* * *

"Why don't you play softball?" It was about one year after the A-bomb. Ms. Kusata, back at her girls' school, was playing volleyball on the grounds. When asked by then-25-year-old math teacher Mr. Minoru Yasuda (87), she could not reply to him for some moments.

"I won't play a man's sport," Ms. Kusata had initially told her teacher. But she became serious about playing softball because she felt more refreshed than ever by throwing balls and swinging bats while her hands became covered with cuts and bruises.

It was the autumn of 1946 when about 10 girls stood on the school grounds, which had burned down and then cleared. As the first-ever in the country, a softball club was set up at the girls' school, whose 324 teachers and students had become victims of the A-bomb. They wore monpe (women's traditional work pants) and were barefoot. They had no gloves, either. Still, the girls ran after balls until after dark each day. Foulmouthed grownups would mock them by saying, "A woman playing ball with a wooden pestle will never marry!" Back in those days, women's sports were not so common, and Hiroshima had not seen the start of any reconstruction, yet.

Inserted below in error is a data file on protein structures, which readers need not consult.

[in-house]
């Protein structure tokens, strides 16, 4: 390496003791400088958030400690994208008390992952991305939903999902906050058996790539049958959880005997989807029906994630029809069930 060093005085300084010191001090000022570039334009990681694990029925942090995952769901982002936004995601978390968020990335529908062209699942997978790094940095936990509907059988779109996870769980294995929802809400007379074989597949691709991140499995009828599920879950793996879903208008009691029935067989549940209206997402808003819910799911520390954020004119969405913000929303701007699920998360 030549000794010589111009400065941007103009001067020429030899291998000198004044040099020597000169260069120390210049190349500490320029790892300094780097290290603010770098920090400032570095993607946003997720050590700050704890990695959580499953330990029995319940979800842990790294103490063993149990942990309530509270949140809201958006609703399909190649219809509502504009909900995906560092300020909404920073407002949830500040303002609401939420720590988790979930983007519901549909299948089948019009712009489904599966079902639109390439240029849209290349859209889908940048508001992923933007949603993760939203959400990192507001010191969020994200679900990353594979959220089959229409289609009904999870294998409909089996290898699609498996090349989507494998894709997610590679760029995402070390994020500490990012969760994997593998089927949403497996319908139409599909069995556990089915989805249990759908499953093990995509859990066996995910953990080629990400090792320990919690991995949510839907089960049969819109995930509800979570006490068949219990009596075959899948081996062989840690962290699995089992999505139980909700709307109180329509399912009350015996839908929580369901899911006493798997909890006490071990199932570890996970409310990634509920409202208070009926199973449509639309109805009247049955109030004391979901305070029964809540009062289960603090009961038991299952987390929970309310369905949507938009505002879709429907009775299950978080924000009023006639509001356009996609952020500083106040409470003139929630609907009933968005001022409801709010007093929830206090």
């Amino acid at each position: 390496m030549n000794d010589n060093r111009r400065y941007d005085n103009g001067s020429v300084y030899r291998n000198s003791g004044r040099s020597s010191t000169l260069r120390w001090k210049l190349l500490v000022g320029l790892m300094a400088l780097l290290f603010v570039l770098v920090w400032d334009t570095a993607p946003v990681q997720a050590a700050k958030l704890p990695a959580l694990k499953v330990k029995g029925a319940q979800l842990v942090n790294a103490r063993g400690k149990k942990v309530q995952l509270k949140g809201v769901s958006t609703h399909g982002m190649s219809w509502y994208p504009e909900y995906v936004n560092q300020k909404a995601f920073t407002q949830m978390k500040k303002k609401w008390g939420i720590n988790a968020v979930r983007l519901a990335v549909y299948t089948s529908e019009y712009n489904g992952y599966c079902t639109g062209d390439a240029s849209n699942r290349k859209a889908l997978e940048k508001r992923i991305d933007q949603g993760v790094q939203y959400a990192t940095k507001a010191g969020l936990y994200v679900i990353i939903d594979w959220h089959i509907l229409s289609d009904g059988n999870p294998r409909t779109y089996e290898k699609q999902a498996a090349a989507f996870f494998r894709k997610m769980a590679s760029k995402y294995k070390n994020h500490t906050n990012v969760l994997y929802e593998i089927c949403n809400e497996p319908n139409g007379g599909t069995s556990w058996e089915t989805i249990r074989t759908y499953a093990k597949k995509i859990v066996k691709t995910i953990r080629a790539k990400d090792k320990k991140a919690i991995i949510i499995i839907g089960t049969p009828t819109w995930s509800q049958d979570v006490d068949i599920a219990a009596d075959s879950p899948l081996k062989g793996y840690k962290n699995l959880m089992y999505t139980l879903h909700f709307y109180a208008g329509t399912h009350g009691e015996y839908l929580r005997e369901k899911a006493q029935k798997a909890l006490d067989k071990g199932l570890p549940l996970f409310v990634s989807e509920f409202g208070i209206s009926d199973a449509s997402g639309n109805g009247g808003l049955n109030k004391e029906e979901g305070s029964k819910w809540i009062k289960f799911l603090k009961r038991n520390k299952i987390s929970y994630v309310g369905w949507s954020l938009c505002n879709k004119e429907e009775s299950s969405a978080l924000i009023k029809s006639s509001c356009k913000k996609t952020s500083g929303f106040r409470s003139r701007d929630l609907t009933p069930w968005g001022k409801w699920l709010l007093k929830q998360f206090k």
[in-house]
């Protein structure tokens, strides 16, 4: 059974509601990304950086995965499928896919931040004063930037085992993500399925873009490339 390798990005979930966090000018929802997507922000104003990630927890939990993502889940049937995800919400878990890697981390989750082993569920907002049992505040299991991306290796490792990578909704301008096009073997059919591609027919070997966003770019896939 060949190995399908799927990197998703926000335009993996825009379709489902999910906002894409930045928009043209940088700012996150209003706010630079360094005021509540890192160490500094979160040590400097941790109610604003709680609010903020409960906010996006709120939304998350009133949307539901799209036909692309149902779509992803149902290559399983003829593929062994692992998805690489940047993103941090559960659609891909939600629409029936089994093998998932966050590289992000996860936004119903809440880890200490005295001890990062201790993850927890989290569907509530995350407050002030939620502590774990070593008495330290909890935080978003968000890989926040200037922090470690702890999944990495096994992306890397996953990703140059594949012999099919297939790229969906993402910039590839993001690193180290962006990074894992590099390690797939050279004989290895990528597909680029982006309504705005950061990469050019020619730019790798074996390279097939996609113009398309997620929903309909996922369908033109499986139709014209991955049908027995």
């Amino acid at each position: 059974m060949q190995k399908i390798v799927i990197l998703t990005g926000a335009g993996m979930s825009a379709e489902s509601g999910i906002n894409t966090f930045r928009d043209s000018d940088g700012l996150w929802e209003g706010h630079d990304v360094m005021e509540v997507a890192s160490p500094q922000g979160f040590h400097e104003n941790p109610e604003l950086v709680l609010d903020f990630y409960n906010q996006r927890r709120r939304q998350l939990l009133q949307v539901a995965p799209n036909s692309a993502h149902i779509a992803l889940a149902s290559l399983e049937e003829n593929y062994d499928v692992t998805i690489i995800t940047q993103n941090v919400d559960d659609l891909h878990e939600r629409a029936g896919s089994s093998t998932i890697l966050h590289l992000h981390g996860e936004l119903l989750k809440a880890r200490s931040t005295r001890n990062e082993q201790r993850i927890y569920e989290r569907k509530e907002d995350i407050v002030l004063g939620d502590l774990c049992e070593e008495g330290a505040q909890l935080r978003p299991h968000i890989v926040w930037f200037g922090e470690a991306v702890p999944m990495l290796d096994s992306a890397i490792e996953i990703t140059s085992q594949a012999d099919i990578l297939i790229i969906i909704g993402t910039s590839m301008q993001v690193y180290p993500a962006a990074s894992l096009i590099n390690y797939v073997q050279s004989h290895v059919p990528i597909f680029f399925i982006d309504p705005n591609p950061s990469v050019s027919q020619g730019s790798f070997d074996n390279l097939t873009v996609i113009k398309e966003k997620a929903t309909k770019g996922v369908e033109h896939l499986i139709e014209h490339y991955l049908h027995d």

In post-war Hiroshima, a rumor got around that a man had better not marry a woman exposed to the A-bomb. Because of this, women like Ms. Kusata, who suffered from keloids, thought they would have to give up on having a decent life. These thoughts disappeared while she was playing softball; nobody spoke about the A-bomb then.

Selected as first captain of her team, Ms. Kusata was energetic, like a different person on the field. In contrast, she became depressed when summer came. After softball practice, the team decided to swim in the river behind the school to increase their physical strength. She was the only one on her team who suffered from keloids, so really hated wearing a swimsuit. Sensing her feelings, Mr. Yasuda asked her, "You don't want your scars to be seen, do you?" She was too embarrassed to nod. But she shrugged off the embarrassment by telling herself that she was the captain; once she did that she felt she had overcome something.

* * *

After graduation, she was solicited to join an adult softball team. But she yielded to her parents' opposition and got married at age 21. After that, she lived in the post-war years helping her husband's timber company.